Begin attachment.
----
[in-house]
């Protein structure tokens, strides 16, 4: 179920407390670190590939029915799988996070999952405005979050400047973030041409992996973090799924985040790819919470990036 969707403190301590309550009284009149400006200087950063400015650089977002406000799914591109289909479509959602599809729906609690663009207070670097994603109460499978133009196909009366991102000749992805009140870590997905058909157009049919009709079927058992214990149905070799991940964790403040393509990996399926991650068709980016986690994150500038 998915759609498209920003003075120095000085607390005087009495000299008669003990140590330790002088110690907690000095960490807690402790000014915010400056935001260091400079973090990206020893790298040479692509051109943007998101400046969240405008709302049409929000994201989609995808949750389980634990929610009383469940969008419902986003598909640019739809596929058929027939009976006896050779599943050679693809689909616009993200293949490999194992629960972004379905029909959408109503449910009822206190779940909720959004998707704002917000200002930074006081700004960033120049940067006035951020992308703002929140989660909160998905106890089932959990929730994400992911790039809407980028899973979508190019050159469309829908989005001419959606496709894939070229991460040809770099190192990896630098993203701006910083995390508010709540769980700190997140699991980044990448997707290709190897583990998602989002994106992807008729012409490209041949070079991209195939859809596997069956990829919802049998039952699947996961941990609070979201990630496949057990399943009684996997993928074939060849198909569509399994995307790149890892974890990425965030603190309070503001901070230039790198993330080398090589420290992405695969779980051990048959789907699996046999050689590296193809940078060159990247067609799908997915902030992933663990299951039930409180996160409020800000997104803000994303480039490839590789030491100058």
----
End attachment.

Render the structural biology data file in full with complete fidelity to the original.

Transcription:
[in-house]
């Protein structure tokens, strides 16, 4: 179920407390670190590939029915799988996070999952405005979050400047973030041409992996973090799924985040790819919470990036 969707403190301590309550009284009149400006200087950063400015650089977002406000799914591109289909479509959602599809729906609690663009207070670097994603109460499978133009196909009366991102000749992805009140870590997905058909157009049919009709079927058992214990149905070799991940964790403040393509990996399926991650068709980016986690994150500038 998915759609498209920003003075120095000085607390005087009495000299008669003990140590330790002088110690907690000095960490807690402790000014915010400056935001260091400079973090990206020893790298040479692509051109943007998101400046969240405008709302049409929000994201989609995808949750389980634990929610009383469940969008419902986003598909640019739809596929058929027939009976006896050779599943050679693809689909616009993200293949490999194992629960972004379905029909959408109503449910009822206190779940909720959004998707704002917000200002930074006081700004960033120049940067006035951020992308703002929140989660909160998905106890089932959990929730994400992911790039809407980028899973979508190019050159469309829908989005001419959606496709894939070229991460040809770099190192990896630098993203701006910083995390508010709540769980700190997140699991980044990448997707290709190897583990998602989002994106992807008729012409490209041949070079991209195939859809596997069956990829919802049998039952699947996961941990609070979201990630496949057990399943009684996997993928074939060849198909569509399994995307790149890892974890990425965030603190309070503001901070230039790198993330080398090589420290992405695969779980051990048959789907699996046999050689590296193809940078060159990247067609799908997915902030992933663990299951039930409180996160409020800000997104803000994303480039490839590789030491100058």